The Bank of Japan said Tuesday that it would tweak its bond buying policies and step up asset purchases — a surprise move as Japan faces economic pressure from rising inflation and a weak yen.
The change was seen as a sign that Japan might relax its adherence to ultralow interest rates. That commitment has made the country a global outlier as other central banks around the world have pushed up their rates in an effort to battle inflation.
In a policy statement, the Bank of Japan said it would allow the yield on its 10-year bonds to move in a range of plus-or-minus 0.5 percent, broadening the band from 0.25 percent, as it seeks to promote trading of domestic bonds, which has stagnated. At the same time, the bank will increase its monthly bond purchases to $67 billion from around $55 billion, the statement said.
The action shocked experts. Analysts had predicted that Japan’s famously inflexible central bank would hold fast to its current monetary settings through at least the spring, when the bank’s current governor, Haruhiko Kuroda, will step down.
“The consensus was entirely that the BOJ would stand pat,” said Stefan Angrick, a senior economist at Moody’s Analytics.
What is inflation? Inflation is a loss of purchasing power over time, meaning your dollar will not go as far tomorrow as it did today. It is typically expressed as the annual change in prices for everyday goods and services such as food, furniture, apparel, transportation and toys.
In its statement, the bank said that it had made the change in light of deteriorating bond market conditions caused, in part, by “volatility in overseas financial and capital markets.”
For years, the Bank of Japan has limited yields to a tight range to keep interest rates low. But the restrictive settings, maintained with enormous buying operations, brought the trading of some government bonds to a near standstill.
The bank said that the policy change would help support an ultraloose monetary policy that has for years provided households and businesses with a steady flow of cheap money. One of the pillars of that policy — near-zero interest rates — will remain unchanged, the bank said in its statement.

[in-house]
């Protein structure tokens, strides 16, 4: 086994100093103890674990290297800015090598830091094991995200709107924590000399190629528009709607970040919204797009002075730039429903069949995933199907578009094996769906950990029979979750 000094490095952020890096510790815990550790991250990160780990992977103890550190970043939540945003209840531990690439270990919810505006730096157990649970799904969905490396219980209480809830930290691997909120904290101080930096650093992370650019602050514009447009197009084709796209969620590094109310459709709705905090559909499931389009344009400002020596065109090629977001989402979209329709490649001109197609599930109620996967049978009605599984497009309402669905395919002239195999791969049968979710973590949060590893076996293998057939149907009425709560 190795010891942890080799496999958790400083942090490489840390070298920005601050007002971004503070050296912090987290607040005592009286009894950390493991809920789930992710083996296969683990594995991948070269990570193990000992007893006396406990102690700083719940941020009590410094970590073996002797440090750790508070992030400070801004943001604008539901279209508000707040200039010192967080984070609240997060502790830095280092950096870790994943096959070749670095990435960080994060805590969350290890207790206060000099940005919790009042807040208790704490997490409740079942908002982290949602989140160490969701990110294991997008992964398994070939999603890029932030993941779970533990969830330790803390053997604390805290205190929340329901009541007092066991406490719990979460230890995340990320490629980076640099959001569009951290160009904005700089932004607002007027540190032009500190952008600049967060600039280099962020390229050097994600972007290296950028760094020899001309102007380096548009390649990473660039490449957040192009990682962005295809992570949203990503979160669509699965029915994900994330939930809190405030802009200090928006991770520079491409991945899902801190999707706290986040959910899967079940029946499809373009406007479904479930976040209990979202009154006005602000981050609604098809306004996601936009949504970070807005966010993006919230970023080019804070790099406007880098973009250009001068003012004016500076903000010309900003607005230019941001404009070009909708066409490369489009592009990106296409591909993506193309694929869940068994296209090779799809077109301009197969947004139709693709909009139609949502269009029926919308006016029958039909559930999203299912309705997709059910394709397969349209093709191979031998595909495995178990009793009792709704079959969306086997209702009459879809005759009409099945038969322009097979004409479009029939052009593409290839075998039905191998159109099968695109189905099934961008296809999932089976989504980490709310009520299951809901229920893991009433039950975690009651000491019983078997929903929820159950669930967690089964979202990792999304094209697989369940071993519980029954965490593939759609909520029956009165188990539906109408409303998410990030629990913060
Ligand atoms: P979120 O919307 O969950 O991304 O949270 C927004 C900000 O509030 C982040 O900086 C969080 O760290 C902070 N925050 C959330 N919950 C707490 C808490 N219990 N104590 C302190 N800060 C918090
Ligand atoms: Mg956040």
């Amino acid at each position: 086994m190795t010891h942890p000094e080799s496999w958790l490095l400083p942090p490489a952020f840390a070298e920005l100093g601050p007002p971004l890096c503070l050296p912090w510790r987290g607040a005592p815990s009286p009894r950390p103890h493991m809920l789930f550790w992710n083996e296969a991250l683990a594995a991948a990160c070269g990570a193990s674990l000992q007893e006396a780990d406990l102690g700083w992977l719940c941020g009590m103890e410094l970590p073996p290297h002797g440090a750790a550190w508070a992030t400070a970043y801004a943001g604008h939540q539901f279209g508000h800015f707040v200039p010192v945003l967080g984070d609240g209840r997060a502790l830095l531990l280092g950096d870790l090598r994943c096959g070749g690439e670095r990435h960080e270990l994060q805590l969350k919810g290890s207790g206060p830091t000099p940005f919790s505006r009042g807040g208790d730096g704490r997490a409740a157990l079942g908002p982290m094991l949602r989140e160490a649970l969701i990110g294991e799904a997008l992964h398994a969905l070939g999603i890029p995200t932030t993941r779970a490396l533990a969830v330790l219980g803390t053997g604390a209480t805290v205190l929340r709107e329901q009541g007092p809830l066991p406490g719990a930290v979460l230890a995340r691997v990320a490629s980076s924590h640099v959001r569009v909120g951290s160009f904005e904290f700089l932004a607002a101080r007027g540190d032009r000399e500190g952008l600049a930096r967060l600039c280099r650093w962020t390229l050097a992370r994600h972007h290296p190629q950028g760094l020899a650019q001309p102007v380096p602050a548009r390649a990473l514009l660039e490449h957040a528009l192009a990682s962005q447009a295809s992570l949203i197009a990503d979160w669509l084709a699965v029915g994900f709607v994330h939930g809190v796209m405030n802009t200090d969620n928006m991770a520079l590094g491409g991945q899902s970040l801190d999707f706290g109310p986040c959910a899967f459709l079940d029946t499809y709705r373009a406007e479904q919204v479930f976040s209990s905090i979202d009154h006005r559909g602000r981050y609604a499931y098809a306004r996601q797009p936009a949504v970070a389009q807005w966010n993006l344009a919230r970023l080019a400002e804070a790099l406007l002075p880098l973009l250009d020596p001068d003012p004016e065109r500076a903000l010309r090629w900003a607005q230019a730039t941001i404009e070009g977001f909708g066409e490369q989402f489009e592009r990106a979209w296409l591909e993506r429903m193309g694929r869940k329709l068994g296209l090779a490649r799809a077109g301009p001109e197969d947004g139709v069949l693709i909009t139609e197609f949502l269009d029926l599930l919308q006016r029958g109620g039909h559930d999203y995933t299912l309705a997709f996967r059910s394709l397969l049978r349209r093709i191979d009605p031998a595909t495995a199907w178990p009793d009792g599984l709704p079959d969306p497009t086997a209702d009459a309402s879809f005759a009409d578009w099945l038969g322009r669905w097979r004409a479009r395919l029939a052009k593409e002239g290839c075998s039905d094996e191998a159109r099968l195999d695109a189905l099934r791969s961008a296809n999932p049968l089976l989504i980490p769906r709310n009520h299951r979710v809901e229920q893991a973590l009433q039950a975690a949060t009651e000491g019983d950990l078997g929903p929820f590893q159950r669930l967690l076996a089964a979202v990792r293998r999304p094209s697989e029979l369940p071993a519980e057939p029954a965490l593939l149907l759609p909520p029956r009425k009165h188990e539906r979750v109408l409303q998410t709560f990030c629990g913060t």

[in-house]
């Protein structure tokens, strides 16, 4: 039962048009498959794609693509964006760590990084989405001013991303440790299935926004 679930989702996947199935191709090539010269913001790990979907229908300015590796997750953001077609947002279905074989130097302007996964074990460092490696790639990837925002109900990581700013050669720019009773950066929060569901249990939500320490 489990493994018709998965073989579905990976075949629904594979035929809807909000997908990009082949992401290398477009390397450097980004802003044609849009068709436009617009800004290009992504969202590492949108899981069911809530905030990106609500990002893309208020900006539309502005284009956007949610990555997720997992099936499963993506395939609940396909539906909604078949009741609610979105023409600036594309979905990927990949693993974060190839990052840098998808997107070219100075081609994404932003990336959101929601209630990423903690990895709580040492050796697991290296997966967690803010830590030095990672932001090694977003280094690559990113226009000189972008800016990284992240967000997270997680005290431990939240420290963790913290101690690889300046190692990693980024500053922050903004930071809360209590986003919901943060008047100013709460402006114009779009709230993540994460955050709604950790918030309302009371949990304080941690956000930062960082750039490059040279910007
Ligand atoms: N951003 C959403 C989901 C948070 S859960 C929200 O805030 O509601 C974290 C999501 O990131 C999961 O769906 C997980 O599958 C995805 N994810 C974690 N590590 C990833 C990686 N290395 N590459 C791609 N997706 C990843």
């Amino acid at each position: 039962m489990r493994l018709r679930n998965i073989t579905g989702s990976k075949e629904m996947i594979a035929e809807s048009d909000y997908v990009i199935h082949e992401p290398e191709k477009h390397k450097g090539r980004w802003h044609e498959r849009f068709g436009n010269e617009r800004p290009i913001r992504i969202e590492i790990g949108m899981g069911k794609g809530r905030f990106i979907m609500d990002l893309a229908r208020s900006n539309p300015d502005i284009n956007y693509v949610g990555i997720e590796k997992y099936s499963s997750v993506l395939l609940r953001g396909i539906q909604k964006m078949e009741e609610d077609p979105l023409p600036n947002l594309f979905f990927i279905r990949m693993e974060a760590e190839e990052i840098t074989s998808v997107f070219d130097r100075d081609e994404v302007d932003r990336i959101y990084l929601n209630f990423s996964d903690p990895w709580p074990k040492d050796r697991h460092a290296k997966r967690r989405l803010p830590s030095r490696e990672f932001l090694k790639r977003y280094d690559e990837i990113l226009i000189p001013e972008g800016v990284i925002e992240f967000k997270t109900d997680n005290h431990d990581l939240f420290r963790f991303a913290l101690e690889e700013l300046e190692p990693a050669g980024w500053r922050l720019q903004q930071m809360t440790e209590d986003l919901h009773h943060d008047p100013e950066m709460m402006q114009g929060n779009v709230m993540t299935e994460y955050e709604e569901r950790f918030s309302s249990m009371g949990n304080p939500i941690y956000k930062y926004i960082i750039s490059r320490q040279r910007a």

In a news briefing following the statement’s release, Mr. Kuroda said that it was “too early to consider reviewing or exiting” its current easing policies.
Japan, the world’s third-largest economy, has felt the sting of skyrocketing food and energy prices due to supply chain snarls and the war in Ukraine. Inflation, while much lower than in other parts of the world, was at 3.6 percent in October, putting a substantial burden on households that became accustomed to decades of price stability and wage stagnation.
Making matters worse is a weak Japanese yen. Earlier this year, the currency traded at a decades-long low against the dollar, placing even more price pressure on the economy, which is heavily dependent on imports.
The yen’s weakness has been exacerbated by the Bank of Japan’s insistence on sticking to ultralow interest rates even as other central banks around the world have precipitously raised their own in an effort to tamp down runaway inflation. The gap has devalued the yen as investors move money out of Japan in search of higher returns.
The currency has regained lost ground in recent weeks as other central banks have slowed their interest rate increases. It jumped in value after Tuesday’s announcement, rising by more than 3 percent. A surge in the currency’s value could help reduce inflationary pressures on the economy.
Mr. Kuroda has said that he would stick to the bank’s current rate policy until the bank achieves sustainable, demand-driven inflation of 2 percent, a level that policymakers argue would create a virtuous cycle of growing corporate profit and wages. While current levels have exceeded that target, the bank argues that the price increases are largely driven by supply constraints, not the heightened demand it aims to create.
In its statement, the bank said that it would maintain its current inflation target until it could be maintained in a “stable manner,” adding that it would “not hesitate to take additional easing measures, if necessary.”
Hisako Uenocontributed reporting.